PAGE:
Ray - I realize the 18F in Tampa is pretty unusual, much more rare than what we had this winter.  I'm sure it's a once in a 100 year thing, like in 1949 when it snowed in Pasadena and the downtown LA low was 28F.  Much colder than the low of 36F recorded in downtown LA in January.

Also, I think the map Richard posted answers your question about Brisbane, where the number is 36F...

What's funny about Florida is it actually has some of the warmest AVERAGE temperatures for the latitude thanks to the gulf stream.  But, it also has the coldest EXTREME low temperatures for any coastal locations at that latitude...

Jack Sayers

East Los Angeles

growing cold tolerant palms halfway between the equator and the arctic circle...

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(Ray, Tampa @ Apr. 12 2007,11:17)

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Whoever has heated their homes in Tampa for 300 plus hours is a complete wimp.  

Count my house in the wimp category!

I am sure the heat has run for far more than 300 hours this winter.  In fact, the heat was on just a few days ago.  

There were many times this past winter when the heat was on even during the daytime.

Larry 

Palm Harbor, FL 10a / Ft Myers, FL 10b

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(Ray @ Tampa,Apr. 12 2007,11:17)

QUOTE
 I'd love to know the definition of "heating hours".  Is that when temps dip below 60F outside???   .

Heres a cut and paste from the NWS---

"For any individual day, degree days indicate how far that day's average temperature departed from 65 degrees F. HDD's, which measure heating energy demand, indicate how far the average temperature fell below 65 degrees F (since cooler weather means more heating fuel demand). Similarly, CDD's, which measure cooling energy demand, indicate how far the temperature averaged above 65 degrees F. In both cases, smaller values represent less fuel demand, but values below 0 are set equal to 0, because energy demand cannot be negative. Furthermore, since energy demand is cumulative, degree day totals for periods exceeding 1 day are simply the sum of each individual day's degree day total. For example, if some location had a mean temperature of 60 degrees F on day 1 and 80 degrees F on day 2, there would be 5 HDD's for day 1 (65 minus 60) and 0 for day 2 (65 minus 80, set to 0 since degree days cannot be negative). For the day 1 + day 2 period, the HDD total would be 5 + 0 = 5. In contrast, there would be 0 CDD's for day 1 (60 minus 65, reset to 0), 15 CDD's for day 2 (80 minus 65), resulting in a 2-day CDD total of 0 + 15 = 15."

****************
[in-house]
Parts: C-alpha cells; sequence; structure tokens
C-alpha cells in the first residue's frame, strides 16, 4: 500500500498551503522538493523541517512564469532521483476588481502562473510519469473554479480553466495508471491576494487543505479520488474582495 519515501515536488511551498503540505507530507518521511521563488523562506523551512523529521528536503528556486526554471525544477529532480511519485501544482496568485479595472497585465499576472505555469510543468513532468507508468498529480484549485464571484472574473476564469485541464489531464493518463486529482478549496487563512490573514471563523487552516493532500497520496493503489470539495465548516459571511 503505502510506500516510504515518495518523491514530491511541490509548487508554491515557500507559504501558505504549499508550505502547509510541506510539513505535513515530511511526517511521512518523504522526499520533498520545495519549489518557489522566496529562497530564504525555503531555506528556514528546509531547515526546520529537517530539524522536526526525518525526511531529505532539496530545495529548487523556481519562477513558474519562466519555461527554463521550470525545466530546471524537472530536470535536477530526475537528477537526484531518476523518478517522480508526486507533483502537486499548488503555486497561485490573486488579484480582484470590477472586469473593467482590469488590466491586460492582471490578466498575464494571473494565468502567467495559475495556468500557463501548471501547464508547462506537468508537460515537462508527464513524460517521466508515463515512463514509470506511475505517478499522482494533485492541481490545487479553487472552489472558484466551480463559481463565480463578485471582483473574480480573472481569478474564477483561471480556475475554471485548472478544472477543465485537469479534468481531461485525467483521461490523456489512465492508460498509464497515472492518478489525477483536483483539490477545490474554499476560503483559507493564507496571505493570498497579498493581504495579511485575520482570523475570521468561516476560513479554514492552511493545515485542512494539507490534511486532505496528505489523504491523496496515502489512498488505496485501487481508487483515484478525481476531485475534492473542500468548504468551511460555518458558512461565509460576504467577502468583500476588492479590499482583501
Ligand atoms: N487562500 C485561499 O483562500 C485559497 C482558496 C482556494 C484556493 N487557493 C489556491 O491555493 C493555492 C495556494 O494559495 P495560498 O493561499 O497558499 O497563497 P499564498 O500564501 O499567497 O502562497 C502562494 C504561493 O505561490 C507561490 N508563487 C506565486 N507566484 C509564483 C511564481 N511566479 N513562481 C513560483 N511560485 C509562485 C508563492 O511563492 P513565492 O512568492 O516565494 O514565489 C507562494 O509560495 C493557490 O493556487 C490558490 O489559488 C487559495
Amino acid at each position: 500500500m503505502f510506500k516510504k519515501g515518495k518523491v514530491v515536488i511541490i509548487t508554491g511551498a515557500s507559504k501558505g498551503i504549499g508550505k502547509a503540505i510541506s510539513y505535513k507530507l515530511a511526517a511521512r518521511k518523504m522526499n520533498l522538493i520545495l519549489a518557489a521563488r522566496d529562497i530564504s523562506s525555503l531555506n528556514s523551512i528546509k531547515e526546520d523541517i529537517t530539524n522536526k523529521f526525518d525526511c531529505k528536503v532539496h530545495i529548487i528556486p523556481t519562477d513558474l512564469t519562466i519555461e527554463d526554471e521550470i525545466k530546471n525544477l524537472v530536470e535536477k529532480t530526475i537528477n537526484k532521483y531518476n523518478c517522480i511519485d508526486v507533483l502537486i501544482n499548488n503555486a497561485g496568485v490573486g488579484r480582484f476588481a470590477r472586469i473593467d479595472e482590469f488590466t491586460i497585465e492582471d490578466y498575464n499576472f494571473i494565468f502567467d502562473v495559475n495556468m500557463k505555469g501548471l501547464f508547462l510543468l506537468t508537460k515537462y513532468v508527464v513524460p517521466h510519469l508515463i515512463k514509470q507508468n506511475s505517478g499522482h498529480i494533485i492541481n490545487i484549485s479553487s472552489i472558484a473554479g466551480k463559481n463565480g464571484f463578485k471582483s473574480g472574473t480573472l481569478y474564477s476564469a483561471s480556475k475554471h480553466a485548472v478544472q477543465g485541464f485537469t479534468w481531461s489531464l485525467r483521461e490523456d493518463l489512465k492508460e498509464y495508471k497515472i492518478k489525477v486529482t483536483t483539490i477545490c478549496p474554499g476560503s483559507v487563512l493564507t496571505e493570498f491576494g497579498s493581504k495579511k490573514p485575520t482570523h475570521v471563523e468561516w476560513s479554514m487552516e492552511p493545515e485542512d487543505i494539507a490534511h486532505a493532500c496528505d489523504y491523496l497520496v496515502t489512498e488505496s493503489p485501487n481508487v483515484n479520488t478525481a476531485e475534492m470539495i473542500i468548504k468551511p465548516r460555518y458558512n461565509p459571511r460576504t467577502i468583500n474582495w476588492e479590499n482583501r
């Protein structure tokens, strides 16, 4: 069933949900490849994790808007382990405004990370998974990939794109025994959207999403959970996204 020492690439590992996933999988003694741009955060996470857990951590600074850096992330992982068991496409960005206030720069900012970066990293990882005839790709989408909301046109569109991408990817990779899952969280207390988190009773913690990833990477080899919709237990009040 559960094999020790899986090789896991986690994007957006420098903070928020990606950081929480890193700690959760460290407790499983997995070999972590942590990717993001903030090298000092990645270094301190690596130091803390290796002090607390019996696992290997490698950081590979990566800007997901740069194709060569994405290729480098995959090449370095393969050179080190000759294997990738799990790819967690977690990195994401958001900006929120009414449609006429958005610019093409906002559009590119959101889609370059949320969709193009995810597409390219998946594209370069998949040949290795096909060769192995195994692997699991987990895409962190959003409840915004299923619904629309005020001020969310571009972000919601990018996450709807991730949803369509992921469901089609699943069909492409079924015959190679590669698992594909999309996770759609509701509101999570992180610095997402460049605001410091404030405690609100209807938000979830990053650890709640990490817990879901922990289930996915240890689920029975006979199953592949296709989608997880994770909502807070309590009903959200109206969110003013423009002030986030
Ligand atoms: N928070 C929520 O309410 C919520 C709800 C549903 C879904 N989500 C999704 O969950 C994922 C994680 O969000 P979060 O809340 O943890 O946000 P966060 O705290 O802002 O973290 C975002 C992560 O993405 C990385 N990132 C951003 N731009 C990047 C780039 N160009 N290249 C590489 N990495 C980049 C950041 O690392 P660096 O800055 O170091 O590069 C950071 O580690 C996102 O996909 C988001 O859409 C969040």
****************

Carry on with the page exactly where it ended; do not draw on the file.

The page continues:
In short, any temp below 65F is assumed to require heating while any temp above 65F is assumed to require cooling.  Neither of these is probably 100% accurate, but as long as everyone uses the same covention comparisons can be made.

I think the original concept for degree days came way cack when from a fuel company/association of some sort as an estimate on when to make fuel deliveries.

There is also something called the "Bin Method" used for design purposes which is more complex, but a better overall estimate of the actual heating/cooling demands.  The "bins" represent hours between certain temperatures in 5 degree F increments.  As such, one is not merely averaging the highs and lows for a given day to get an end result as is done with the degree day method.  The total of all "bins" necessarily adds to 8760 hours, or the total period in one year.

Heres some sample Annual Bin Data for a two locations.  This data shows the drastic differences in climates.   Miami spends almost 70% of the time between 70 and 85F.  

As an example of the format of the below, "100/104 - 8" means that LA spends 8 hours a year with the temp between 100 and 104F.  

Los Angeles, CA

100/104 - 8

95/99 - 8

90/94 - 9

85/89 - 17

80/84 - 53

75/79 - 194

70/74 - 632

65/69 - 1583

60/64 - 234

55/59 - 2055

50/54 - 1181

45/49 - 394

40/44 - 74

35/39 - 4

30/34 - 0

Miami, FL

100/104 - 0

95/99 - 0

90/84 - 45

85/89 - 864

80/84 - 1900

75/79 - 2561

70/74 - 1605

65/69 - 871

60/64 - 442

55/59 - 222

50/54- 105

45/49 - 77

40/44 - 36

35/39 - 12

30/34 - 0

Larry 

Palm Harbor, FL 10a / Ft Myers, FL 10b

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Thanks Larry.  It's just as ridiculous as I expected.  A more realistic 300 heating hours would actually translate to somewhere like Detroit, Michigan or Bangor, Maine.

Tampa, Interbay Peninsula, Florida, USA

subtropical USDA Zone 10A

Bokeelia, Pine Island, Florida, USA

subtropical USDA Zone 10B